In this project, we will create a free and open source software (FOSS) Python version of the simulation model IMAGE-land. This is a central part of the IMAGE integrated assessment model (IAM), used to make projections of future environmental change and effects of possible response strategies to support international policy processes.
Our end products are building blocks at three levels:
1. High-level – the FOSS Python version of IMAGE-land, a tutorial with example, a best-practices training for UU and PBL employees, and a new collaboration between three UU departments and PBL.
2. Mid-level – within the FOSS: generic land-use change classes in Python.
3. Low-level – generic spatial operations from PCRaster-LUE (developed with earlier Research IT funds), allowing for out-of-the-box cluster computing, to be used and extended.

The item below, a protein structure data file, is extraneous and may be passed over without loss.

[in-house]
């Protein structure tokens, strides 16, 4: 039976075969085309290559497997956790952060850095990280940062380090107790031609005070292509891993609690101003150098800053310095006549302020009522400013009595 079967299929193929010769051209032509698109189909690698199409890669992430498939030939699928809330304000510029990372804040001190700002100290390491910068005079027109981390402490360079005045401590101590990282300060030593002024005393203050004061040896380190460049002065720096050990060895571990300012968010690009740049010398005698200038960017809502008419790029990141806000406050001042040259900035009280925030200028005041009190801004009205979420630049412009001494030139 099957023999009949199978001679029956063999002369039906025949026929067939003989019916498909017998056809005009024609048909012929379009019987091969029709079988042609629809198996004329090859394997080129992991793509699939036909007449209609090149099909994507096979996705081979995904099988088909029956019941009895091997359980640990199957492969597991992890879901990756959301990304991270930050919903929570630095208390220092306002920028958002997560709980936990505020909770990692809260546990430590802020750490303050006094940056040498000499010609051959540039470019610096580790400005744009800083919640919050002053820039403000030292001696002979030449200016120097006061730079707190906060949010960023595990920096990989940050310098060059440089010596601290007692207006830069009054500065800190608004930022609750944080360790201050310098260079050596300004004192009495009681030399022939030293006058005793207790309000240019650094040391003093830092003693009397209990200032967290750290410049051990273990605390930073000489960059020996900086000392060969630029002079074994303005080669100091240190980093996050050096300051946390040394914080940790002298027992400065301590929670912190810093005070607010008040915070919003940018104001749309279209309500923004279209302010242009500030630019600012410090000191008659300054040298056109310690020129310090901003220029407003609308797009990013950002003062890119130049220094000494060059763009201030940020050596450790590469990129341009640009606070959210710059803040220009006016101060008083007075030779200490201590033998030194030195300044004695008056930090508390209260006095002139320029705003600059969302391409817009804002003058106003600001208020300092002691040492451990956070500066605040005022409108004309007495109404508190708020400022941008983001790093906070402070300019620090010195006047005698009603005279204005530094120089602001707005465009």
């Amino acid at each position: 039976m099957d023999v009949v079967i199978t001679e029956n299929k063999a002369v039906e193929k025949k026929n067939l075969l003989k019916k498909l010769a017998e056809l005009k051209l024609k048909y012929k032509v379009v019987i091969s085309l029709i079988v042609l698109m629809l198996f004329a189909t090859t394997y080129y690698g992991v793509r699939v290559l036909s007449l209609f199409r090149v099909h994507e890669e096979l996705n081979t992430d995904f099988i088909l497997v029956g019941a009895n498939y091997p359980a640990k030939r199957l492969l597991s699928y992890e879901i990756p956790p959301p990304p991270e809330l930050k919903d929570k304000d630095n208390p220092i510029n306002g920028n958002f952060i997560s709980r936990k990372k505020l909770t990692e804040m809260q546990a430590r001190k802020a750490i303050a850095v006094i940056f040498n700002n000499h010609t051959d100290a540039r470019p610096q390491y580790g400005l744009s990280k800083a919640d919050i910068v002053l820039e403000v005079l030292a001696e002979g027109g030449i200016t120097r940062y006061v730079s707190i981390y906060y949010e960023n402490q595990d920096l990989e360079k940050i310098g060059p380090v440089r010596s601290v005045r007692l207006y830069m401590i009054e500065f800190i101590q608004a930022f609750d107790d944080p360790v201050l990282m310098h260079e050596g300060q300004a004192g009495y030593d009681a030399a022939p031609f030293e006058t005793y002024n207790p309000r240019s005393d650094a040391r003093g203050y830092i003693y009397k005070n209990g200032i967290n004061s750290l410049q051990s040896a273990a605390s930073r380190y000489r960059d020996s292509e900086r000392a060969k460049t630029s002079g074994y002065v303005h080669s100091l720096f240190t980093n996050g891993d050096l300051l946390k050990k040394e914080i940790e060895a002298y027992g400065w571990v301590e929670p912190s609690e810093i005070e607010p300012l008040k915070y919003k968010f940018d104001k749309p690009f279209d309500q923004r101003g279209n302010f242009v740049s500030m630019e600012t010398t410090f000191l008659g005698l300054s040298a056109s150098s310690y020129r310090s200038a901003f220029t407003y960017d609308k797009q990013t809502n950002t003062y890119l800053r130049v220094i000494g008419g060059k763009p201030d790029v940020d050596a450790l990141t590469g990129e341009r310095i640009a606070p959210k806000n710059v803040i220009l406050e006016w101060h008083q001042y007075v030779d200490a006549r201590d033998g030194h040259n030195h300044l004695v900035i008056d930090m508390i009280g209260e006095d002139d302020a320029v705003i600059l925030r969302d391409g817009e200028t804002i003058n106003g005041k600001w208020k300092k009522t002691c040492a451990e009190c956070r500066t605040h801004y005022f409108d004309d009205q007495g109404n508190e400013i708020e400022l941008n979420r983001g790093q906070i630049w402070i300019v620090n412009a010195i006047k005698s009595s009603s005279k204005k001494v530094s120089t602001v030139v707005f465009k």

Delta areas, as unique ecosystems, are among the most densely populated areas in the world. Deltas are under increasing human and natural pressure. Future global change, with intensifying human activity, increasing weather extremes, changing river flow regimes and accelerated sea-level rise, will put deltas and their societies at increasing risk.
We therefore need deltas that are resilient to natural hazards, make sustainable use of natural resources, have healthy environmental conditions, and are able to cope with future climate change and sea-level rise. It is now the moment for science and society to find sustainable pathways into such future. This requires addressing the wide variety of processes - physical, chemical, biological, institutional and socio-economic – that interact in deltas in an integrated approach.
In the hub Water, Climate and Future Deltas researchers from varying disciplines at Utrecht University cooperate with external partners to design and evaluate pathways to sustainable delta development. The hub will provide policy makers and delta managers with the essential scientific basis for informed decision-making on pathways towards sustainable deltas.